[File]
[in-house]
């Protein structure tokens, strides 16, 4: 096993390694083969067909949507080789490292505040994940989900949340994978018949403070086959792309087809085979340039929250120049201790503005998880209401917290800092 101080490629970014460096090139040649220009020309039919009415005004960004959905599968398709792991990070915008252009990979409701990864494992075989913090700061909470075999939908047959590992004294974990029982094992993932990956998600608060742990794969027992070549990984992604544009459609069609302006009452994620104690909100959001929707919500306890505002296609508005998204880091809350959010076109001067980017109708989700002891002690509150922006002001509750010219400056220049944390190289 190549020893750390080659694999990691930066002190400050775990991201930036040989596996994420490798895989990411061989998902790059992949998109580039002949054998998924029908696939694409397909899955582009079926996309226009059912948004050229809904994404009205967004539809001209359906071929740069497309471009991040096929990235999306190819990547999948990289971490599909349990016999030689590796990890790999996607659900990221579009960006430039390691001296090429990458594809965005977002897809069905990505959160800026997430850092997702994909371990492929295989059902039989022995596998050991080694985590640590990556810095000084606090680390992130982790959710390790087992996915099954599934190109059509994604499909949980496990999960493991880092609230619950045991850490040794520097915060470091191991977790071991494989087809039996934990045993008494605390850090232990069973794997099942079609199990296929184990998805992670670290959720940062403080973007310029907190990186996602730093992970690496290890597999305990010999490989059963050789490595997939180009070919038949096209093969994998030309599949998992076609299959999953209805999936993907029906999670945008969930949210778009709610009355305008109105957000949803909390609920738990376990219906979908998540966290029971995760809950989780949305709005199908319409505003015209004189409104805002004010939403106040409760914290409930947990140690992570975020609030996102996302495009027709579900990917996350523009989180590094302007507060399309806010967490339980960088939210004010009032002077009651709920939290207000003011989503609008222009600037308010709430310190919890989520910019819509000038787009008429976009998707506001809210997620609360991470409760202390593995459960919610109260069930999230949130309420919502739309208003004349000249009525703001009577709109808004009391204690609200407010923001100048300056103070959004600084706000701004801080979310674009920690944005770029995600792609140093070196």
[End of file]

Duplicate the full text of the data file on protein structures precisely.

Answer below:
[in-house]
């Protein structure tokens, strides 16, 4: 096993390694083969067909949507080789490292505040994940989900949340994978018949403070086959792309087809085979340039929250120049201790503005998880209401917290800092 101080490629970014460096090139040649220009020309039919009415005004960004959905599968398709792991990070915008252009990979409701990864494992075989913090700061909470075999939908047959590992004294974990029982094992993932990956998600608060742990794969027992070549990984992604544009459609069609302006009452994620104690909100959001929707919500306890505002296609508005998204880091809350959010076109001067980017109708989700002891002690509150922006002001509750010219400056220049944390190289 190549020893750390080659694999990691930066002190400050775990991201930036040989596996994420490798895989990411061989998902790059992949998109580039002949054998998924029908696939694409397909899955582009079926996309226009059912948004050229809904994404009205967004539809001209359906071929740069497309471009991040096929990235999306190819990547999948990289971490599909349990016999030689590796990890790999996607659900990221579009960006430039390691001296090429990458594809965005977002897809069905990505959160800026997430850092997702994909371990492929295989059902039989022995596998050991080694985590640590990556810095000084606090680390992130982790959710390790087992996915099954599934190109059509994604499909949980496990999960493991880092609230619950045991850490040794520097915060470091191991977790071991494989087809039996934990045993008494605390850090232990069973794997099942079609199990296929184990998805992670670290959720940062403080973007310029907190990186996602730093992970690496290890597999305990010999490989059963050789490595997939180009070919038949096209093969994998030309599949998992076609299959999953209805999936993907029906999670945008969930949210778009709610009355305008109105957000949803909390609920738990376990219906979908998540966290029971995760809950989780949305709005199908319409505003015209004189409104805002004010939403106040409760914290409930947990140690992570975020609030996102996302495009027709579900990917996350523009989180590094302007507060399309806010967490339980960088939210004010009032002077009651709920939290207000003011989503609008222009600037308010709430310190919890989520910019819509000038787009008429976009998707506001809210997620609360991470409760202390593995459960919610109260069930999230949130309420919502739309208003004349000249009525703001009577709109808004009391204690609200407010923001100048300056103070959004600084706000701004801080979310674009920690944005770029995600792609140093070196």